•Total capital flight represents approximately 16.6 percent of India’s GDP as of year-end 2008;
•Illicit financial flows out of India grew at a rate of 11.5 percent per year while in real terms they grew by 6.4 percent per year;
•India lost $16 billion per year from 2002-2006.
IFF Drivers: High Net-Worth Individuals (HNWIs) and private companies were found to be the primary drivers of illicit flows out of India’s private sector. (ix). India’s underground economy is also a significant driver of illicit financial flows.
IFF Trends: From 1948 through 2008 the Indian private sector shifted away from deposits into developed country banks and towards increased deposits in offshore financial centers (OFCs). The share of OFC deposits increased from 36.4 percent in 1995 to 54.2 percent in 2009.
India’s underground economy is closely tied to illicit financial outflows. The total present value of India’s illicit assets held abroad ($462 billion) accounts for approximately 72 percent of India’s underground economy. This means that almost three-quarters of the illicit assets comprising India’s underground economy—which has been estimated to account for 50 percent of India’s GDP (approximately $640 billion at the end of 2008)—ends up outside of the country.
The finding that only 27.8 percent of India’s illicit assets are held domestically support arguments that the desire to amass wealth illegally without attracting government attention is one of the primary motivations behind the cross-border transfer of illicit capital.
In the post-reform period of 1991-2008, deregulation and trade liberalization accelerated the outflow of illicit money from the Indian economy. Opportunities for trade mispricing grew and expansion of the global shadow financial system—particularly island tax havens—accommodated the increased outflow of India’s illicit capital flight. (Introduction)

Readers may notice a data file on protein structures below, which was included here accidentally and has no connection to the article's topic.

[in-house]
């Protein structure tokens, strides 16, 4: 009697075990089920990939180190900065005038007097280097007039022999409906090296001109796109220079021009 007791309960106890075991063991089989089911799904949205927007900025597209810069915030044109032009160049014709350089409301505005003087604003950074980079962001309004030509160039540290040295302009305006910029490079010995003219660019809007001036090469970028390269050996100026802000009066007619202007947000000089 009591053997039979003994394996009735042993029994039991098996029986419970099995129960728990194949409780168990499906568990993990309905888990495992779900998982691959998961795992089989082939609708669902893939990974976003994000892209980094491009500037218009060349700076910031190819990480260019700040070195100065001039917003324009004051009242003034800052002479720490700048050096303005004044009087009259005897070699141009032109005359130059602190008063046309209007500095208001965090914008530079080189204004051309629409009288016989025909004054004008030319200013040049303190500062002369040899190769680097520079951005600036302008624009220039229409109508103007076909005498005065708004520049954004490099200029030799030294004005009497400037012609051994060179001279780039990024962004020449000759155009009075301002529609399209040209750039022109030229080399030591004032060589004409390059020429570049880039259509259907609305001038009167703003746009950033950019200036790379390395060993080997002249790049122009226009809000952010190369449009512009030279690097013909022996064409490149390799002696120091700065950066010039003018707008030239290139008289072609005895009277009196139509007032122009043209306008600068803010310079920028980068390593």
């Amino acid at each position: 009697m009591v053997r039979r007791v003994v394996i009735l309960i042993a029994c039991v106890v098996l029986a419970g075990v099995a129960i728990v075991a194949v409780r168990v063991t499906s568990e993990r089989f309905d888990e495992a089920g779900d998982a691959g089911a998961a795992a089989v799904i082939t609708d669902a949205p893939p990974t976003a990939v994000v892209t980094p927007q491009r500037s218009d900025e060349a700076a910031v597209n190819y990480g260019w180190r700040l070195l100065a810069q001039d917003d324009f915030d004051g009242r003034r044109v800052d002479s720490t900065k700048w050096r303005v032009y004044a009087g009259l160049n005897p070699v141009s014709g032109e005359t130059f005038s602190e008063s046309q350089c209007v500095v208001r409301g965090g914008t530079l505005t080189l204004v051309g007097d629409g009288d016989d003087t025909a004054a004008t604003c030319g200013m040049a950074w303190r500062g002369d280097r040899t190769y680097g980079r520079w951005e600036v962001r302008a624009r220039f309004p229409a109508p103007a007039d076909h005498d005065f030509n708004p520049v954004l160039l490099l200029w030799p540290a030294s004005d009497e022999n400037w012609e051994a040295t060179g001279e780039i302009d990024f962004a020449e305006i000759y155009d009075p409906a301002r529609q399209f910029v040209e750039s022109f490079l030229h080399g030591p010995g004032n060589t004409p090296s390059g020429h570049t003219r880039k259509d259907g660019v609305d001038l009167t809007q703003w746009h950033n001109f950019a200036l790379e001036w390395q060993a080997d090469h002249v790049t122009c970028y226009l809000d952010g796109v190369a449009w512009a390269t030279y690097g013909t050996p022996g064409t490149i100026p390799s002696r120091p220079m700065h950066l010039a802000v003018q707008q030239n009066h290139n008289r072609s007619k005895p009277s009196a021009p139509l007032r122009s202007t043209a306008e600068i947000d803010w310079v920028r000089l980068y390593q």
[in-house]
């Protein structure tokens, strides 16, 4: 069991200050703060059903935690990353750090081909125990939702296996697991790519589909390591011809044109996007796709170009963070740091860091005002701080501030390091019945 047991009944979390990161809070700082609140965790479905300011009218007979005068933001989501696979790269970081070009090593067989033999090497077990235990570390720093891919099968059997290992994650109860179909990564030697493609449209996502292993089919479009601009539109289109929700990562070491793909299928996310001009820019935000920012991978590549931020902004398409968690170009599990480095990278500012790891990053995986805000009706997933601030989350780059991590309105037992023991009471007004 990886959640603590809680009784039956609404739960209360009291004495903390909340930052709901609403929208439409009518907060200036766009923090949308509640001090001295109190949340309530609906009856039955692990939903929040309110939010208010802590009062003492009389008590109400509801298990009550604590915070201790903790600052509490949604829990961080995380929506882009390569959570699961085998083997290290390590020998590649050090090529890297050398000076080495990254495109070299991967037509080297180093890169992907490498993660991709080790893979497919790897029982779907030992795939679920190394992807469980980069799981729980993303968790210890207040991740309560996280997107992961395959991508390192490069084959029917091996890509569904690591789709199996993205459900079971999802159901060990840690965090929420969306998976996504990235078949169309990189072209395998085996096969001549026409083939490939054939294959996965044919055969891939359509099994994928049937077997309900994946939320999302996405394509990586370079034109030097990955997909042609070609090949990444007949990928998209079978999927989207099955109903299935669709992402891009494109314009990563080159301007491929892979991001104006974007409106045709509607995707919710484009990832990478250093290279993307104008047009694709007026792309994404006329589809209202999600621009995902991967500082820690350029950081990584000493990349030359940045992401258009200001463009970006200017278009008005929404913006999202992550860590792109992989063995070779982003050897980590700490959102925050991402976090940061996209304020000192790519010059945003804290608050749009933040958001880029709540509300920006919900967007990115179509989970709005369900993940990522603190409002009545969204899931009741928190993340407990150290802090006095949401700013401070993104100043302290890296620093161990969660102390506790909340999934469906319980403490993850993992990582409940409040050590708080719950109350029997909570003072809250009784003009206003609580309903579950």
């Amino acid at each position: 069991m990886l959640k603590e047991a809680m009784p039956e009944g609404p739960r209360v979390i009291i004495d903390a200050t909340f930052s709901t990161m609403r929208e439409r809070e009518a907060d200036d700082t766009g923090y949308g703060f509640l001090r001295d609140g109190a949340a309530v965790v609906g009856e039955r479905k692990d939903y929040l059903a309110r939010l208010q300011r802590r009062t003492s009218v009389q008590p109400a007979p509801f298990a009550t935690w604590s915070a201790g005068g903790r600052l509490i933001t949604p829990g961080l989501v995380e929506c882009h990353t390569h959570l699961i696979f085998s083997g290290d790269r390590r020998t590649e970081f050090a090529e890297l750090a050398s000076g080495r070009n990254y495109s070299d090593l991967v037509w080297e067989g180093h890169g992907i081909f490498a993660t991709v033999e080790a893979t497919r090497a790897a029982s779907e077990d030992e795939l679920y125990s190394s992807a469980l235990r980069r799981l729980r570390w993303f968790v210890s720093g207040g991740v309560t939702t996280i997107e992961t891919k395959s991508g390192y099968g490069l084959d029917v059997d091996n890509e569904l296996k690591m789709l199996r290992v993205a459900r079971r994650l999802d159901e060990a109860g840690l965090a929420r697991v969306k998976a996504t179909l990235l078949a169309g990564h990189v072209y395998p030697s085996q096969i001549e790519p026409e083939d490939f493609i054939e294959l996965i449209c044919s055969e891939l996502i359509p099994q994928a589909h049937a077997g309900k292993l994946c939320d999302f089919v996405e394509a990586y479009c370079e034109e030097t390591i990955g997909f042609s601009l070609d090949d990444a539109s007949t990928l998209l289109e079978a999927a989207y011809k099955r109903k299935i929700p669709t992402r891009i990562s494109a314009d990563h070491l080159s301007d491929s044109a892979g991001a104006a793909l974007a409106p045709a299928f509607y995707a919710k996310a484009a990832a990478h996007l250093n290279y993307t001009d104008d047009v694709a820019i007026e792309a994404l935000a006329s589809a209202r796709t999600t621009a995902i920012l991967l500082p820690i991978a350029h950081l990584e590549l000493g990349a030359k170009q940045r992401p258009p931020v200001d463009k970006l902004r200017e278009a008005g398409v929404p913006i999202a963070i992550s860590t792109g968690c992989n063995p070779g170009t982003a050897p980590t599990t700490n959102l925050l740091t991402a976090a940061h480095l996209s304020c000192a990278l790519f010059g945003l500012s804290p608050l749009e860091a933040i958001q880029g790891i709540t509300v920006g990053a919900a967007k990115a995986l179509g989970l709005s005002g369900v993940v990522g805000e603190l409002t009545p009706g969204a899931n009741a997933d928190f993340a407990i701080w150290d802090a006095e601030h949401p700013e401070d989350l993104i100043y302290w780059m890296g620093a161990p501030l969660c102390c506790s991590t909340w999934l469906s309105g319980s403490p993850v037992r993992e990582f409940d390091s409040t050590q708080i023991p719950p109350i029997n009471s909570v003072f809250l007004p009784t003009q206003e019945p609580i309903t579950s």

There is a statistical correlation between larger volumes of illicit flows and deteriorating income distribution
As we have seen, economic growth can well finance more outflows of illicit capital if growth is not accompanied by the strengthening of institutions, rule of law, and overall improvements in governance. For instance, we found that while trade liberalization has led to more trade openness in the post-reform period, a larger trade sector has also provided increasing opportunities to traders to misinvoice trade. In fact, transfers of illicit capital through trade mispricing account for 77.6 percent of total outflows from India over the period 1948-2008. There is evidence that growth in the post-reform period 1991-2008 has not been inclusive in that the faster pace has actually worsened income distribution to some extent. As income distribution worsens, there are a larger number of high net worth individuals who are the main drivers of illicit financial flows.